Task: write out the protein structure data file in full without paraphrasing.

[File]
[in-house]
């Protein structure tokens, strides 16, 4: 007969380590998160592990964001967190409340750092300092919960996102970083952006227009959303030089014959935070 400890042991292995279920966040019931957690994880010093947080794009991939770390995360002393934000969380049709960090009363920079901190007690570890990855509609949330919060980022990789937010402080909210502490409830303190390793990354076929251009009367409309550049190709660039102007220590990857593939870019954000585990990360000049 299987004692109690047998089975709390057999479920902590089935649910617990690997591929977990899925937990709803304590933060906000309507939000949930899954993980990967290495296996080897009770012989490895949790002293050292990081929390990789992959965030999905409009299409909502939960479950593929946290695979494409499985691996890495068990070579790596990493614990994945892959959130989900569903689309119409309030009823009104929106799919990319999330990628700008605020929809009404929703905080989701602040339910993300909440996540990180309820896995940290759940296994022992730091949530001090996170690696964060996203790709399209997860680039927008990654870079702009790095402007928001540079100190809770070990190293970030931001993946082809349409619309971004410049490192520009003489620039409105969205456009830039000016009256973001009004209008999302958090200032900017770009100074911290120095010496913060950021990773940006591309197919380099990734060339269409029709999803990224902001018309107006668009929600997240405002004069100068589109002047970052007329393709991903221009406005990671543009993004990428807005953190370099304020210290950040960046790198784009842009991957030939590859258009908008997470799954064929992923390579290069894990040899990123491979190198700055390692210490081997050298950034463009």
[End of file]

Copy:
[in-house]
């Protein structure tokens, strides 16, 4: 007969380590998160592990964001967190409340750092300092919960996102970083952006227009959303030089014959935070 400890042991292995279920966040019931957690994880010093947080794009991939770390995360002393934000969380049709960090009363920079901190007690570890990855509609949330919060980022990789937010402080909210502490409830303190390793990354076929251009009367409309550049190709660039102007220590990857593939870019954000585990990360000049 299987004692109690047998089975709390057999479920902590089935649910617990690997591929977990899925937990709803304590933060906000309507939000949930899954993980990967290495296996080897009770012989490895949790002293050292990081929390990789992959965030999905409009299409909502939960479950593929946290695979494409499985691996890495068990070579790596990493614990994945892959959130989900569903689309119409309030009823009104929106799919990319999330990628700008605020929809009404929703905080989701602040339910993300909440996540990180309820896995940290759940296994022992730091949530001090996170690696964060996203790709399209997860680039927008990654870079702009790095402007928001540079100190809770070990190293970030931001993946082809349409619309971004410049490192520009003489620039409105969205456009830039000016009256973001009004209008999302958090200032900017770009100074911290120095010496913060950021990773940006591309197919380099990734060339269409029709999803990224902001018309107006668009929600997240405002004069100068589109002047970052007329393709991903221009406005990671543009993004990428807005953190370099304020210290950040960046790198784009842009991957030939590859258009908008997470799954064929992923390579290069894990040899990123491979190198700055390692210490081997050298950034463009």